The art of looking at art at the Brighton Museum

Micky Flanagan. Photograph by Dave Smith, CC-BY.
Micky Flanagan. Photograph by Dave Smith, CC-BY.

One of my favourite comedians Mickey Flanagan does a great piece about looking at art in galleries.

In a Radio 4 series called What Chance Change? he talks about how galleries ought to have a little sign alongside the piece of work saying what type of face you should pull and how long it was appropriate to stand there for. I have to admit, I know what he means.

Now I’m in a position to write about art in galleries, I’d appreciate it even more. Last week I stood in a gallery while a couple discussed the work on show. They really knew about art and the artist’s lives. One of them had even met some of the artists. It was great to eavesdrop but a little daunting.

I’ve also been introduced to staff in the museum whose whole working life has been about history or art.  Again, I’ve felt a little apologetic about the huge gaps in my knowledge and wanted to pretend I know more than I do.

But I’m telling myself that I needn’t feel apologetic. I’m a product of an English comprehensive education in Essex which didn’t find much time for art appreciation unfortunately. I did art lessons once a week at school until about 14 then gave it up to do O-levels.

I’m also aware it’s very easy to slip into the trap of saying; “I like what I like,” and dismissing work which is challenging or abstract as a load of rubbish. Particularly if it looks as if I could actually have made it myself. Even I know that’s not the point.

While standing in the gallery, I also watched a lot of people passing through, only looking at the work briefly. Were they getting anything from the paintings and illustrations? I’m sure some of them were aware of feeling awkward like me. Were they wondering what an artist was trying to say to them as they studied a painting?

Is a Lowry good just because it’s a Lowry?

My career as a journalist has taught me many things and one of them is that it’s OK to not know anything and that there’s no such thing as a stupid question. There’s always someone who will know the answer. In fact, journalists are people who often know very little at the start of a story but their job is to find out.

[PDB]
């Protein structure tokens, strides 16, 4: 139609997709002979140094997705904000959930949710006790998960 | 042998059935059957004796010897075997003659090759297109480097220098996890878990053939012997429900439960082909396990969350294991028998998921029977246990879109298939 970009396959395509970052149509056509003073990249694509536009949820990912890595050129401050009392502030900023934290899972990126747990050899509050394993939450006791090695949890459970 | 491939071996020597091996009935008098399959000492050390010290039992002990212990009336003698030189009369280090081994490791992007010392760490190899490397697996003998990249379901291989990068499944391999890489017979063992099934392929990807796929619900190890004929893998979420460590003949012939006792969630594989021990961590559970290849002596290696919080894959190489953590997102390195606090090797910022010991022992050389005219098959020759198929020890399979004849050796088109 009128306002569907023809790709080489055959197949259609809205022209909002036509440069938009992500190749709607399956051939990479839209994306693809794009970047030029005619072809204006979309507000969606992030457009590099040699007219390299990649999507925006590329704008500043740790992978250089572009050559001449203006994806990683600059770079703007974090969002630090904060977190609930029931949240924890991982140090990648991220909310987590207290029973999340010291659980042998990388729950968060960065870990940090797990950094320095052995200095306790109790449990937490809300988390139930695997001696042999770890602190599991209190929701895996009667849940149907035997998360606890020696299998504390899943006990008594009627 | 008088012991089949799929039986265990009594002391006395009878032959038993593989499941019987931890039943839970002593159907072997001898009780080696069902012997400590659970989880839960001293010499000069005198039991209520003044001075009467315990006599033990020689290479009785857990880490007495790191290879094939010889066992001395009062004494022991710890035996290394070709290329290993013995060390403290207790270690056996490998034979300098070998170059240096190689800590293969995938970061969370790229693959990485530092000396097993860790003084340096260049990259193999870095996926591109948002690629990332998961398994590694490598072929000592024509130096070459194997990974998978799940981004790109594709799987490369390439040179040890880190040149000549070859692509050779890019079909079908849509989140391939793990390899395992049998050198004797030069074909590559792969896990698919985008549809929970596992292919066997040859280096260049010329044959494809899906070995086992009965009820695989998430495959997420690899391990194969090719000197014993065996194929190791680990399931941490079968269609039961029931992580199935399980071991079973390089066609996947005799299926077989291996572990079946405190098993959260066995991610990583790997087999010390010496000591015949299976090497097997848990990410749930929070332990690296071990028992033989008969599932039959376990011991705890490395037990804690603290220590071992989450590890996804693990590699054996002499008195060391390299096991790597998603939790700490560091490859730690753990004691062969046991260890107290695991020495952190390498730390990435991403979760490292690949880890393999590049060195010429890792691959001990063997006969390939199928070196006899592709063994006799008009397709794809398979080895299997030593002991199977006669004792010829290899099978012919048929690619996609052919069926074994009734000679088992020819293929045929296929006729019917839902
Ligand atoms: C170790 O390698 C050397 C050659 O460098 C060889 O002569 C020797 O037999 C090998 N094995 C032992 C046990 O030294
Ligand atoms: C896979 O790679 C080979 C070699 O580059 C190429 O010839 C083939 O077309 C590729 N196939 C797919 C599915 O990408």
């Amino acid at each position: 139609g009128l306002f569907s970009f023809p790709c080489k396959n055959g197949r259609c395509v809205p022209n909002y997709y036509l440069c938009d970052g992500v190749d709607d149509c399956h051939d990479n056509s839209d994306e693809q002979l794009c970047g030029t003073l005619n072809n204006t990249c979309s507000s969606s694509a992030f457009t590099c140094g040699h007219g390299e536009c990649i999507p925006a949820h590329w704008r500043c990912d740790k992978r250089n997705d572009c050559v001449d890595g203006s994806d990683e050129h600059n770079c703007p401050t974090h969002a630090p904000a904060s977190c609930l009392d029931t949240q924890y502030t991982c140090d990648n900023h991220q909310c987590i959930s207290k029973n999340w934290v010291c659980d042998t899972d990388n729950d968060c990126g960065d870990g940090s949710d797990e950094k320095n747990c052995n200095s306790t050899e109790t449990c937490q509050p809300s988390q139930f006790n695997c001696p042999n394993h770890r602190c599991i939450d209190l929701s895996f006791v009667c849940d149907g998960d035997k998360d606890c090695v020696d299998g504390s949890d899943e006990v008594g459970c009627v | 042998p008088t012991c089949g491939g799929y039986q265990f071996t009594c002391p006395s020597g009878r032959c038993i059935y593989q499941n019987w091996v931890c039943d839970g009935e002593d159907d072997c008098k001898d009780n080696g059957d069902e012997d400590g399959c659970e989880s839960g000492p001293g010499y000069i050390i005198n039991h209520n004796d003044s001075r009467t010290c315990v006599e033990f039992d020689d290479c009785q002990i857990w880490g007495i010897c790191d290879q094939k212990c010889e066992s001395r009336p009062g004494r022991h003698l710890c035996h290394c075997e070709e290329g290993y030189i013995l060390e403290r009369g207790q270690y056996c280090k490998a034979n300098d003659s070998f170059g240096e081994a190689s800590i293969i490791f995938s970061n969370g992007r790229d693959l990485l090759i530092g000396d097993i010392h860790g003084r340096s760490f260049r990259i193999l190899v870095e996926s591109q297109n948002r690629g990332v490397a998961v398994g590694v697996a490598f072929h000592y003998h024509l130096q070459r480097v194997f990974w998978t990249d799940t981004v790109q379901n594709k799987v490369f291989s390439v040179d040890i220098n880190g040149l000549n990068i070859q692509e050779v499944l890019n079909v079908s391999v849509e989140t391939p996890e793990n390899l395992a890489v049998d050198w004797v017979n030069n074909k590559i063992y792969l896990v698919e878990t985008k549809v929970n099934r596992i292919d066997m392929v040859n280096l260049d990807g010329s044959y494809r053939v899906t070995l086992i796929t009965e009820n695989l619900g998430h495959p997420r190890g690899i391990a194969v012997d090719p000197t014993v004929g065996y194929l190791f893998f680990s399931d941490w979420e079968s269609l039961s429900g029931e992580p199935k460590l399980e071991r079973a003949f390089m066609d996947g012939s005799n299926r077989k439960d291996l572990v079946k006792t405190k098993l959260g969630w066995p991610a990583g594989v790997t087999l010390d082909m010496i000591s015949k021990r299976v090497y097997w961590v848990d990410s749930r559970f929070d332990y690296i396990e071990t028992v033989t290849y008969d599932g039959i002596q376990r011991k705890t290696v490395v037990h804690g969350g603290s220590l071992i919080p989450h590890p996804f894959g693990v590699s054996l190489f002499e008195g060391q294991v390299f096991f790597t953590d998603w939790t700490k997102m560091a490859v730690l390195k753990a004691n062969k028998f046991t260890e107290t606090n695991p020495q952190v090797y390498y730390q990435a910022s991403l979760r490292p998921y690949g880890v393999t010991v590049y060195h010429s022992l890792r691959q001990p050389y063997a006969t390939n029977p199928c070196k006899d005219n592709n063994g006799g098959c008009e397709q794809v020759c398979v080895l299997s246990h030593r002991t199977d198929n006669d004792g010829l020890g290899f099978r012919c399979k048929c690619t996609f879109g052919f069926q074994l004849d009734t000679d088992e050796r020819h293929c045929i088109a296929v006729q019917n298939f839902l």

So I consider it part of my role to come across as a village idiot sometimes as well as a nosy parker so by the time I finish this role, I hope to feel a little less sheepish and a lot more confident about art.

One thing I’ve already noticed is I ALWAYS read the notes alongside any work of art first. Now, is that right or wrong? To know the title of a work adds to the understanding of a piece but does it mean I’m not responding to the work itself?

If you recognise the name of the artist, and have preconceptions about them already, you may react differently. There was a Lowry in the Downs to the Sea show. It’s not like the other Lowry’s I know but simply knowing his name means I feel it has earned its place.

One thing I have noticed is that time is important when looking at art. It helps to relax into really looking at something. Rather than race around, half looking at stuff while chatting to friends or keeping an eye on kids, it’s an absolute pleasure to sit and look at something for longer. It may mean you don’t ‘get round’ all of it but I’ve found I enjoy the work more.

I’m keen to learn more about the art of looking at art.  If you have any suggestions, let me know. You can comment on this post or send me a Tweet @cazza3.

Caroline Sutton, Blogger in Residence



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